-Josh

Getting the Crowd to Sing Along

While playing on stage, whether solo or with Piano Fondue, I often want to let the crowd sing certain parts of the tunes. This can be difficult to accomplish unless you’re super comfortable with it. I have a couple tips and tricks I’ve gathered through the years to help out. Keep in mind – you are going to be asking people to step out of their comfort zone, so you’ll be walking a tightrope between pushing their discomfort and reinforcing their confidence. It’s an art, so the more you practice, the better you’ll get.

1) Make sure you know the song pretty cold. At least well enough to be thinking significantly ahead of where you are currently singing. If you seem unconfident, they won’t be willing to step up.

2) Make sure it’s a song they know pretty well – at least the part they need to sing. Whatever part you’re super comfortable with is probably the part that they’re super comfortable with, so give that line to them.

3) It can be helpful to let them know before you start the song that you’ll be asking them to sing along. Something to the effect of “I’ll be needing your help on this one” can clue them in to paying attention.

4) Cue the crowd a good beat or two ahead of time, either with a “sing it!” or a gesture their way. It also can be clever and effective to come up with a question to ask on the mic that the line they are to sing would answer.

5) Cutting the music short right before they’re supposed to come in gives them an aural space to fill. (Pro tip – don’t cut on the beat. Cut it on the half or another unusual spot to jar them into paying attention.)

These final tips are really important.

6) Don’t try to sing along with them. If they see you singing, they’ll stop to listen. You want them to sing. Let them.

7) If they don’t come in right away, don’t try to fill in the space. They’re feeling the awkwardness too, and most of the time will step up to fill it for you. And if they don’t, make a joke about it. “Well, that didn’t work” or something to that effect lightens the mood, and makes everyone feel a little more confident to sing the next time through.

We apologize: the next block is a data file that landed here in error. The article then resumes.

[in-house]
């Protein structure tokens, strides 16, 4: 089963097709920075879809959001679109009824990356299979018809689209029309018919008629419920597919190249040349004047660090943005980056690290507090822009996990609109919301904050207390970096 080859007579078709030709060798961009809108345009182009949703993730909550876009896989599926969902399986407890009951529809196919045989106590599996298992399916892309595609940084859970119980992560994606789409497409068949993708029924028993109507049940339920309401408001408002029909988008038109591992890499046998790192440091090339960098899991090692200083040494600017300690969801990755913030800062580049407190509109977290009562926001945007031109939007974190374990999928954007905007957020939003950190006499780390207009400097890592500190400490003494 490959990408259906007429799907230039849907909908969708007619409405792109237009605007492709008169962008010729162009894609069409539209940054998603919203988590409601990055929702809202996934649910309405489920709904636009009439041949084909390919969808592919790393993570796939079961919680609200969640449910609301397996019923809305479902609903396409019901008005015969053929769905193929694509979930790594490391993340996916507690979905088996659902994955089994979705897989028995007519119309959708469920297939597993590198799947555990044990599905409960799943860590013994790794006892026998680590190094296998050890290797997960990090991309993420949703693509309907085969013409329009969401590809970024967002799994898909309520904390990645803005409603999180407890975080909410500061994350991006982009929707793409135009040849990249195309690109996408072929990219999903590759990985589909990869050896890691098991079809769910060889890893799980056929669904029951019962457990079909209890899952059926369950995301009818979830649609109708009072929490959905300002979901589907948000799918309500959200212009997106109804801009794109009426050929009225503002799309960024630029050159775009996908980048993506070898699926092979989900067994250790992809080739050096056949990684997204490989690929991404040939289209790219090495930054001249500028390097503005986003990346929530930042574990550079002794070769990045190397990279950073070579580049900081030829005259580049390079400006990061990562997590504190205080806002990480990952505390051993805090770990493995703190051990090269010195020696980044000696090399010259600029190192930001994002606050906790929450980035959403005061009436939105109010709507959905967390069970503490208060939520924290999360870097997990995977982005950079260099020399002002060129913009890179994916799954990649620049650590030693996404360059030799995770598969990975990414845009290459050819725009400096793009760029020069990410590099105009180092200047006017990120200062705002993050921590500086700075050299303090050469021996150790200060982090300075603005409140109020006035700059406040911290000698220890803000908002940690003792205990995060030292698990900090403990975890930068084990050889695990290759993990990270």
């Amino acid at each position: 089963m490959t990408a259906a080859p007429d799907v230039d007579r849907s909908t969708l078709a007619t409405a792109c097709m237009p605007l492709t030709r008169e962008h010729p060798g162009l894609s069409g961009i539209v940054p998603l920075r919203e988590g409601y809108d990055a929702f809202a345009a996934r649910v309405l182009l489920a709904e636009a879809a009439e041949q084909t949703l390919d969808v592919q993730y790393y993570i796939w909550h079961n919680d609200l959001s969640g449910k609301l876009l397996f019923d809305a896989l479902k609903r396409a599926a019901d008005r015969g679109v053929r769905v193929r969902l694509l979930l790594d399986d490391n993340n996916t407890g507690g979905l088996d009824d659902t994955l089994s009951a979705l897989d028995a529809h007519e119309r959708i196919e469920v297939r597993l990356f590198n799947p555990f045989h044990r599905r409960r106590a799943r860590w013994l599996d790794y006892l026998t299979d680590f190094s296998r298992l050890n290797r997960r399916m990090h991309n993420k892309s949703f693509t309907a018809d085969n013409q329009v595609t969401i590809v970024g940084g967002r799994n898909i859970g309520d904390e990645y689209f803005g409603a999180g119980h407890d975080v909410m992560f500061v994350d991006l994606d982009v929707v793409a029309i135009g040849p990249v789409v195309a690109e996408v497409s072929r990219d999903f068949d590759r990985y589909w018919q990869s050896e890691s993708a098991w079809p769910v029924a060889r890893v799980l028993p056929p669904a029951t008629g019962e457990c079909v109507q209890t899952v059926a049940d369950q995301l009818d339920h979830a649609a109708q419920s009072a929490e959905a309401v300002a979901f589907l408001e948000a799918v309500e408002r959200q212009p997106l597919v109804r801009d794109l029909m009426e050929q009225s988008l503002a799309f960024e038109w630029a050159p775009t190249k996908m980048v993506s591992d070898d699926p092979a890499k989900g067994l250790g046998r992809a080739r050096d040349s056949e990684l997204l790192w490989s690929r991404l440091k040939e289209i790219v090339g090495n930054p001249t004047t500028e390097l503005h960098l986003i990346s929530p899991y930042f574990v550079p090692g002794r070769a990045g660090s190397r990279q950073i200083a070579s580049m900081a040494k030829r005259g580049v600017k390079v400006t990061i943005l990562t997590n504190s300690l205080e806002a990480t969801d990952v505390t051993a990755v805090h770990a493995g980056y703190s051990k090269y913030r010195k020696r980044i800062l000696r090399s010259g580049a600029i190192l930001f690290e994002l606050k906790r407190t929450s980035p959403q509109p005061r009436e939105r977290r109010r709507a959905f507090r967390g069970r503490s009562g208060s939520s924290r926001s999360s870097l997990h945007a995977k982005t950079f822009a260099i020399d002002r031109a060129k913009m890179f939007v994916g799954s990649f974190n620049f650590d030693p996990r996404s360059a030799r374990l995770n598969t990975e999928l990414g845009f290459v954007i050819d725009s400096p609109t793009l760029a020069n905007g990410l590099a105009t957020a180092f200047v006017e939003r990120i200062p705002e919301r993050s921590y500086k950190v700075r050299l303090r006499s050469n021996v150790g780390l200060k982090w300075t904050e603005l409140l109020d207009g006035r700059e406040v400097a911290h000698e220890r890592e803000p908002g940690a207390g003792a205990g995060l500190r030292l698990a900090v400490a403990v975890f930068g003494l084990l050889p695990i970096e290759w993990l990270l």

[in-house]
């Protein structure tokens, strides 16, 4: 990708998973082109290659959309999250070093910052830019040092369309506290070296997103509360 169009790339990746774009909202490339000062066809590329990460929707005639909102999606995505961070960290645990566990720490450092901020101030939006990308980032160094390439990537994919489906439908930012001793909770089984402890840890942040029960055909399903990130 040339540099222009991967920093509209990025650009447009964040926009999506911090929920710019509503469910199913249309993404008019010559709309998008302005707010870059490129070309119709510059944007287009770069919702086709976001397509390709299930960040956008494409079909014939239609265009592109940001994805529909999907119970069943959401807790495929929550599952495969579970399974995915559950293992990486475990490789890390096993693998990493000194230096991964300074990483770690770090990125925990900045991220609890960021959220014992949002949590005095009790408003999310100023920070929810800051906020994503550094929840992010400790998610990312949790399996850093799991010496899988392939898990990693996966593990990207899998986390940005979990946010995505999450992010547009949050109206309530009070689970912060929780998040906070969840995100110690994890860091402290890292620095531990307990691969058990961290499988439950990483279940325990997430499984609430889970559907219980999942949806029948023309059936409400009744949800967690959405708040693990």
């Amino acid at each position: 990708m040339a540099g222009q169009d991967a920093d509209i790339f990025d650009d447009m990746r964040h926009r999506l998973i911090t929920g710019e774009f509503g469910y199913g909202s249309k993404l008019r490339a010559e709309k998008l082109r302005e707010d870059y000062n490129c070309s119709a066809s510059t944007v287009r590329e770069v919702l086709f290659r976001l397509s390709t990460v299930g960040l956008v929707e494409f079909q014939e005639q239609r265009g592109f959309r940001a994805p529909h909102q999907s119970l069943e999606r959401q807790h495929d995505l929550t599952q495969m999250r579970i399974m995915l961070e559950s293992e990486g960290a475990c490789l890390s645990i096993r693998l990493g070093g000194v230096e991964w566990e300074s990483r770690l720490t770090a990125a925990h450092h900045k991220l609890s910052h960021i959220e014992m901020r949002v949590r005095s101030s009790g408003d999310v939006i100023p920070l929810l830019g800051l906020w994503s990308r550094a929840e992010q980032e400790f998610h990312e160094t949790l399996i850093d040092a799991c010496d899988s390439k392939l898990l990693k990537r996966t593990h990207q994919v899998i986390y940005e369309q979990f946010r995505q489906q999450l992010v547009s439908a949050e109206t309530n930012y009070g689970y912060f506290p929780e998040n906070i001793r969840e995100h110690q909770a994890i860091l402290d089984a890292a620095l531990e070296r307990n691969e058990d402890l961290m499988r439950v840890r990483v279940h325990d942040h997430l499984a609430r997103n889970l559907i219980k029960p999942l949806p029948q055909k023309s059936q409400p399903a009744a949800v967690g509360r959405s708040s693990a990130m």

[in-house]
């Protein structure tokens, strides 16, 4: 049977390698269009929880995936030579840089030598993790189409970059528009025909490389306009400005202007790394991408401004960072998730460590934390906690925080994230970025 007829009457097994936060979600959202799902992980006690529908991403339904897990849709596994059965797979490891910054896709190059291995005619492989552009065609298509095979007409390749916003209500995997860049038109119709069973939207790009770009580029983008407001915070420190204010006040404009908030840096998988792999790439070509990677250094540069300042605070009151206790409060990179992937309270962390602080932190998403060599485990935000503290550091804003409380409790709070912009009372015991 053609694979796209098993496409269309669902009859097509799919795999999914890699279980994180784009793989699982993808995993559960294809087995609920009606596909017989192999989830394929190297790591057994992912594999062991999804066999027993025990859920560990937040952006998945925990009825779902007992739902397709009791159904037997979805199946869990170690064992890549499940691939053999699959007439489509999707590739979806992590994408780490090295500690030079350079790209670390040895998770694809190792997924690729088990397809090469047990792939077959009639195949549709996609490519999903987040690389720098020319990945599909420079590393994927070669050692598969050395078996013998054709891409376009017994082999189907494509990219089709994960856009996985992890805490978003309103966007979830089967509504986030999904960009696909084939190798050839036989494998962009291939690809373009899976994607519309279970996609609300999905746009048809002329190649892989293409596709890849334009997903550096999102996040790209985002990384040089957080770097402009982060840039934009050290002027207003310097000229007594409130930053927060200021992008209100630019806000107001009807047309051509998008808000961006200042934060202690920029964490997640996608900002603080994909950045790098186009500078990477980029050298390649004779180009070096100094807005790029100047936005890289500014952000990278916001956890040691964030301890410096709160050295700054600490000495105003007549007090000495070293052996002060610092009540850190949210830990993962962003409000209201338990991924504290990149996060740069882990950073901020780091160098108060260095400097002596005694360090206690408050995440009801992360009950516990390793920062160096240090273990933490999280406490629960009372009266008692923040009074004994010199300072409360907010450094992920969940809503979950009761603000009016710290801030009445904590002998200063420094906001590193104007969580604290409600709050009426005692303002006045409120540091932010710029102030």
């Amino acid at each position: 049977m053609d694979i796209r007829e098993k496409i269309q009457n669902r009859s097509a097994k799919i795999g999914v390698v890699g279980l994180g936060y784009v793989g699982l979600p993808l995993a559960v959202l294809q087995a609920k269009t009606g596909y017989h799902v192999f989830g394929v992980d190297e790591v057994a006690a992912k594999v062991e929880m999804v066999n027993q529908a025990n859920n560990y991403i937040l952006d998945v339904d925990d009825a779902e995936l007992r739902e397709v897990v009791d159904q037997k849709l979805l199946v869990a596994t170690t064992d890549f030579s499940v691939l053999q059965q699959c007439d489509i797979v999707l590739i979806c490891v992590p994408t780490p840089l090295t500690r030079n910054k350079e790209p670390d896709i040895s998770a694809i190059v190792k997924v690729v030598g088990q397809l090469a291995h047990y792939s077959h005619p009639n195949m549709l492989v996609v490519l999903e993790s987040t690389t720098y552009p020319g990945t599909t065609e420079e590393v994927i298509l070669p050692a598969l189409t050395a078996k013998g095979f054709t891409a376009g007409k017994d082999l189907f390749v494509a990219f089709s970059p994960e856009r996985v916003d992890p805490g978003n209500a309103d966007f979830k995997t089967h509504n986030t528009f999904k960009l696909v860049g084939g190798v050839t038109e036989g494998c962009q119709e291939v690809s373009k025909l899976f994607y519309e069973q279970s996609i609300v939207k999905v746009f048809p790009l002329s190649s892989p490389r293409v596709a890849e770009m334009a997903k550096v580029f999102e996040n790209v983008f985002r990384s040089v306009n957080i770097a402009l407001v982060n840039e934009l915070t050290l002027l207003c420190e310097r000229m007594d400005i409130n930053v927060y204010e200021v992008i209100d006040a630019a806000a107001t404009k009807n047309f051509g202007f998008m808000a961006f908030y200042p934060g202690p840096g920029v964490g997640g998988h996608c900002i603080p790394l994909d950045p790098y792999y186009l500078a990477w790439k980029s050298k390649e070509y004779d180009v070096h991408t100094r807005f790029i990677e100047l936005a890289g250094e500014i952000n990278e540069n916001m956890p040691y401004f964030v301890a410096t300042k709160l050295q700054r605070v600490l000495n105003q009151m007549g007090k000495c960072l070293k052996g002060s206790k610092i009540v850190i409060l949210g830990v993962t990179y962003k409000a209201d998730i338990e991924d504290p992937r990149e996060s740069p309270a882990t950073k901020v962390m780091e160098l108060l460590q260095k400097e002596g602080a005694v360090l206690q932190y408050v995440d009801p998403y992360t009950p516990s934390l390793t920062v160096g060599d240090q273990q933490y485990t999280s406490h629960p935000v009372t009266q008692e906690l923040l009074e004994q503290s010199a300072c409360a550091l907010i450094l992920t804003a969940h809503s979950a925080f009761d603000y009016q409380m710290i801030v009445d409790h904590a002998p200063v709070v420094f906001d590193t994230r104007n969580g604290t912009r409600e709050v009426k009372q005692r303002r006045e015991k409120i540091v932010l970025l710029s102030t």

At the end of it all, sometimes a crowd just doesn’t want to sing along. They’d rather just sit back and enjoy the show. That’s fine. Maybe toss a couple tries at them throughout the show, but don’t push it. Remember, they are there to have a good time. Let them!

-Josh

Musicians – are there any tricks you use to get a crowd to sing along? Music lovers – have you seen someone who was particularly good at getting the crowd involved? Share it in the comments.

Morning Routine

The morning is the best time for getting things done. Your mind is fresh, your body is restored from sleep, and everything seems new. Why not take advantage of the morning every day.

Here’s the morning routine I wish I could stick to. I have designed it around self-improvement and sparking creativity. I’ve been getting better, and every time I do it I feel amazing, but sometimes lazy Josh wins, and I just head out to the neighborhood cafe without challenging my body or mind at all.

I begin each day with my normal hygiene regimen. One thing I’m still trying to puzzle out is how to do good note-taking in the shower, because I’ll be damned if that’s not where I do some of my best thinking! Any suggestions in the comments below would be most welcome.

Next, I start my water heating up for tea and start my workout. I have been trying an app called the 7-minute workout (Google Play Store), and it’s been great. The workout is in thirty-second increments, so when the water is ready, it’s easy to pause the workout and start my tea steeping. (Pro tip – I had been doing it barefooted, and I wound up hurting myself – wear shoes, people!)